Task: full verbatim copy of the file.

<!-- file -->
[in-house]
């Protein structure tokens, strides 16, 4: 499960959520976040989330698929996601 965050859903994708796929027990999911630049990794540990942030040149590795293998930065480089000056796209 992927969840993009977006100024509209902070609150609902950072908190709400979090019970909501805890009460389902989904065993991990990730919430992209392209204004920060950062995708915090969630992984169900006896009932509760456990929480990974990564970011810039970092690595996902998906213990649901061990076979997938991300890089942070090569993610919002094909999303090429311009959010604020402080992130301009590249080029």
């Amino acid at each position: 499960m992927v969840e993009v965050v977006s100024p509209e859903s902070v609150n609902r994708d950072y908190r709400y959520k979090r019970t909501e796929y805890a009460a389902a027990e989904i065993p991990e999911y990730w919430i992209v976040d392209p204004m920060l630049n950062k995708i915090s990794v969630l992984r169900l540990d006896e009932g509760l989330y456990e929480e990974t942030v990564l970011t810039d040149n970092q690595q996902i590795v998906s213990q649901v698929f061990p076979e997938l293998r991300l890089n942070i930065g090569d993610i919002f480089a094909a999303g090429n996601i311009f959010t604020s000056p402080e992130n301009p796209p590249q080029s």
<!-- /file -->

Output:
[in-house]
């Protein structure tokens, strides 16, 4: 499960959520976040989330698929996601 965050859903994708796929027990999911630049990794540990942030040149590795293998930065480089000056796209 992927969840993009977006100024509209902070609150609902950072908190709400979090019970909501805890009460389902989904065993991990990730919430992209392209204004920060950062995708915090969630992984169900006896009932509760456990929480990974990564970011810039970092690595996902998906213990649901061990076979997938991300890089942070090569993610919002094909999303090429311009959010604020402080992130301009590249080029």
């Amino acid at each position: 499960m992927v969840e993009v965050v977006s100024p509209e859903s902070v609150n609902r994708d950072y908190r709400y959520k979090r019970t909501e796929y805890a009460a389902a027990e989904i065993p991990e999911y990730w919430i992209v976040d392209p204004m920060l630049n950062k995708i915090s990794v969630l992984r169900l540990d006896e009932g509760l989330y456990e929480e990974t942030v990564l970011t810039d040149n970092q690595q996902i590795v998906s213990q649901v698929f061990p076979e997938l293998r991300l890089n942070i930065g090569d993610i919002f480089a094909a999303g090429n996601i311009f959010t604020s000056p402080e992130n301009p796209p590249q080029s």